Introducing Comfygure, A Configuration Manager For Easy Deployments

Kévin Maschtaler
Kévin MaschtalerNovember 07, 2017
#oss#serverless#devops

TL;DR: We've just published Comfygure, a tool facilitating the sharing of configuration settings between developers and / or environments. Comfygure assumes that you deploy artefacts that require settings to run in various environment. Comfygure solves the problem of managing, storing, and deploying these settings. It features end-to-end encryption, configuration versioning (git-like), and supports multiple formats (JSON, YML, environment variables). Now in beta, it's available on GitHub marmelab/comfygure. Give it a try!

The Problem: Managing Application Settings

As a developer, I usually work on several projects at the same time. When I'm lucky, a given project only runs on two environments (development and production), but more often than not, I need to handle additional environments (CI, staging, stress test, etc.) Even worse, I sometimes work with more than one workstation (a Linux for development, and a Mac for Apple Store publication). Each of these project instances needs a specific set of configuration settings for API access, database credentials, certificates, logging level, etc.

There is no silver bullet for configuration management and deployment, but it's generally accepted that a deployment artifact should be configured at the very last moment, before the deployment. In this way, I can use the same artifact to deploy on integration, production or any other environment. To achieve "The Right Deployment Process™", I usually write a configuration file (or a list of environment variables) for each environment, workstation, continuous delivery system, and server instance.

// in config/development.js
module.exports = {
    'api': {
        'port': 3000,
        'protocol': 'http',
    },
    'prismic': {
        'endpoint': "https://acme.cdn.prismic.io/api",
        "accessToken": "Ft5yDE3685duHfZWSiy7fgd46",
        'release': 'master'
    },
    'batch': {
        'apiKey': '345635675677434746858797897990',
        'token': '4356345745685678567679679679768',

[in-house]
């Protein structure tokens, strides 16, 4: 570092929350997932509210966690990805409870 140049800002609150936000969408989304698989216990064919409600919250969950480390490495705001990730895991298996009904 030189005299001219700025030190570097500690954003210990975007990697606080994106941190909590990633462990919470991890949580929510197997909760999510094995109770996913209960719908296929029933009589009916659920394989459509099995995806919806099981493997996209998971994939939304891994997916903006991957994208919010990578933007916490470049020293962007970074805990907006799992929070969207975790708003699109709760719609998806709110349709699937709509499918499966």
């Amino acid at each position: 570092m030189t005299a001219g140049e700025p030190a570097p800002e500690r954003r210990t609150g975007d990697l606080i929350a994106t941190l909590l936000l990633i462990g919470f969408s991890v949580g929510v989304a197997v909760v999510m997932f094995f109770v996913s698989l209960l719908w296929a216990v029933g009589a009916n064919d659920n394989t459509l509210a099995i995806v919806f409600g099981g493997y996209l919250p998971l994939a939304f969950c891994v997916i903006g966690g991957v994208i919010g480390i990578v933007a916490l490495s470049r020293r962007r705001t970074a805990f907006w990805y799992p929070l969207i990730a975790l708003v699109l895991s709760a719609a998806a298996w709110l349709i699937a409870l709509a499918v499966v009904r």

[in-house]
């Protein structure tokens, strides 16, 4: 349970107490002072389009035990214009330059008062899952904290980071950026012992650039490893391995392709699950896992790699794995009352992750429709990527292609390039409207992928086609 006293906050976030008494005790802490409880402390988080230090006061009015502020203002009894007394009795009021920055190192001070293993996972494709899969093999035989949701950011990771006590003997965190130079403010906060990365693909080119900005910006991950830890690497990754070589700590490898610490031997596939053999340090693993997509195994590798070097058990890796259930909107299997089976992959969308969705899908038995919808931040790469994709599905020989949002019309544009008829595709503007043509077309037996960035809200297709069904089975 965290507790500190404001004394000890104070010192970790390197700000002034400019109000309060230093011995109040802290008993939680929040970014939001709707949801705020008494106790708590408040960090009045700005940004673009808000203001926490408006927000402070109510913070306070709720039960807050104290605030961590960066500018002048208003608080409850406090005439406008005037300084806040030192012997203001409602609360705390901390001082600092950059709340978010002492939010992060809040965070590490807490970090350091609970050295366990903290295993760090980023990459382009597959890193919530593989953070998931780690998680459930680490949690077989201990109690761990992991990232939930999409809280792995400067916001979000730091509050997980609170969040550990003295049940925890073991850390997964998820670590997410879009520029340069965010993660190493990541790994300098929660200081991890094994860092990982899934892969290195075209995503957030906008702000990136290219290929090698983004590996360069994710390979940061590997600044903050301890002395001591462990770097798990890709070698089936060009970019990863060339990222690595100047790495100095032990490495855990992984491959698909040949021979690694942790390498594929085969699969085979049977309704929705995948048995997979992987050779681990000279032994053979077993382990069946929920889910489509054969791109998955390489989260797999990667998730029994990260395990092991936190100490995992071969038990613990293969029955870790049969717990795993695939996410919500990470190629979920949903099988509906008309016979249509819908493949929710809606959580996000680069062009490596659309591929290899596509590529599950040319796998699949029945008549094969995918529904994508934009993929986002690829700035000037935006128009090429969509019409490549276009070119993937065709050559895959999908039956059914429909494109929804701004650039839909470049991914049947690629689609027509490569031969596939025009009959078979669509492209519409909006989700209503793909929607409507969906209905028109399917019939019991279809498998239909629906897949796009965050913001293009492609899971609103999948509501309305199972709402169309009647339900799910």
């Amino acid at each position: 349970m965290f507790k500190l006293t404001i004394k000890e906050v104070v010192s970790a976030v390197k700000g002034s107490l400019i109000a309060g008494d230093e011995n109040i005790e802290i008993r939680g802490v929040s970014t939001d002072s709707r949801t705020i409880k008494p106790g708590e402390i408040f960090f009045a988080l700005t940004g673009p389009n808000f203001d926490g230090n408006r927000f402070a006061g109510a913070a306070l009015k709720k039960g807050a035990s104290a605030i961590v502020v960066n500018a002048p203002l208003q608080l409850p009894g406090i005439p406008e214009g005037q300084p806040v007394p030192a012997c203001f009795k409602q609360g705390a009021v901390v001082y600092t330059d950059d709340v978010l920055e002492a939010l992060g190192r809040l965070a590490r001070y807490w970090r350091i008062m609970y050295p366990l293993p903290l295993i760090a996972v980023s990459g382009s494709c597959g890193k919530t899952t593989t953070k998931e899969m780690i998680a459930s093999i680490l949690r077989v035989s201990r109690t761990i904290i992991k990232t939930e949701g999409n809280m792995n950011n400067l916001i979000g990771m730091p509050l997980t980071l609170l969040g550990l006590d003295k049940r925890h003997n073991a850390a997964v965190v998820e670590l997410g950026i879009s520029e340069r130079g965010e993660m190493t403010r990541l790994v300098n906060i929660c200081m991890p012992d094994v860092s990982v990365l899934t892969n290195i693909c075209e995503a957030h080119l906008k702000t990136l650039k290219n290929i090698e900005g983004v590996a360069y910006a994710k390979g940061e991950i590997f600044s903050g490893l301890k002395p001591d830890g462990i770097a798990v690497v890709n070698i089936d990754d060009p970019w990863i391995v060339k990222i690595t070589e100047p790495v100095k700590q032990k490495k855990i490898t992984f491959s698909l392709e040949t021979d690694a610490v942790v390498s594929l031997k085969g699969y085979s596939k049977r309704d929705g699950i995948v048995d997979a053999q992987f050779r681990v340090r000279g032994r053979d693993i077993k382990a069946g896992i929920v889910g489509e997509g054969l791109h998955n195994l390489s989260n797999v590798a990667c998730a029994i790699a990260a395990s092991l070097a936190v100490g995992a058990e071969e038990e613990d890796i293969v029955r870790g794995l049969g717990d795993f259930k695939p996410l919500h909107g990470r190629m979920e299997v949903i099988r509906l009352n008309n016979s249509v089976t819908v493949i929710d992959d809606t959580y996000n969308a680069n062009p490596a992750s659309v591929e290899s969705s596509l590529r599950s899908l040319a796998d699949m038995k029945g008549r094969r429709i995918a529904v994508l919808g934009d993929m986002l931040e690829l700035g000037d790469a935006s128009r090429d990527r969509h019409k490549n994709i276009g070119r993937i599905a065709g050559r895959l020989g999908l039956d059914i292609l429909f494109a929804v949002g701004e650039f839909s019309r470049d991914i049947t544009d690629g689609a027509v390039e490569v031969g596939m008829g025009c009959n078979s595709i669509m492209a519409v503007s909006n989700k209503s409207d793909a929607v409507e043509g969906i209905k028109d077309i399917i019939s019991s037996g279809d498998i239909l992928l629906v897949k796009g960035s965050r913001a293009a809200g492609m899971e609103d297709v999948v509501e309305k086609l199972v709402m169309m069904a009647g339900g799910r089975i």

},
    'push_web_notification': {
        'provider': 'pusher',
        'app_id': 'A3452345',
        'app_key': '45645624564357567',
        'app_secret': '2624645624564356',
    },
    'healthcare': {
        'login': '34568465856784',
        'password': 'S3cr3t'
    },
    // etc...
};

We never commit these configuration files together with the source code. It's a bad practice for security reasons. Otherwise, that means that anyone with access to the source code also has access to all the environments (including production database, etc). So each server or build system has a slightly different copy of the configuration file. And it's a pain in the neck to update these files each time I need to add a new setting. And for some environments, I can't do it myself. For instance, I don't have access to the production environment, so I must ask the sysadmins to change the environment variables there.

I don't count the failed builds and deployments due to a forgotten config key, and I'm tired of asking a bunch of configuration files to my co-worker the first time I install a project.

The Solution: A Configuration Manager

The solution to the problem of configuration management is... a configuration manager (or a secret management tool). It's similar to a team password manager in terms of productivity, but for configs.

There a many existing secret management tools, including:

  • Ansible Vault
  • Barbican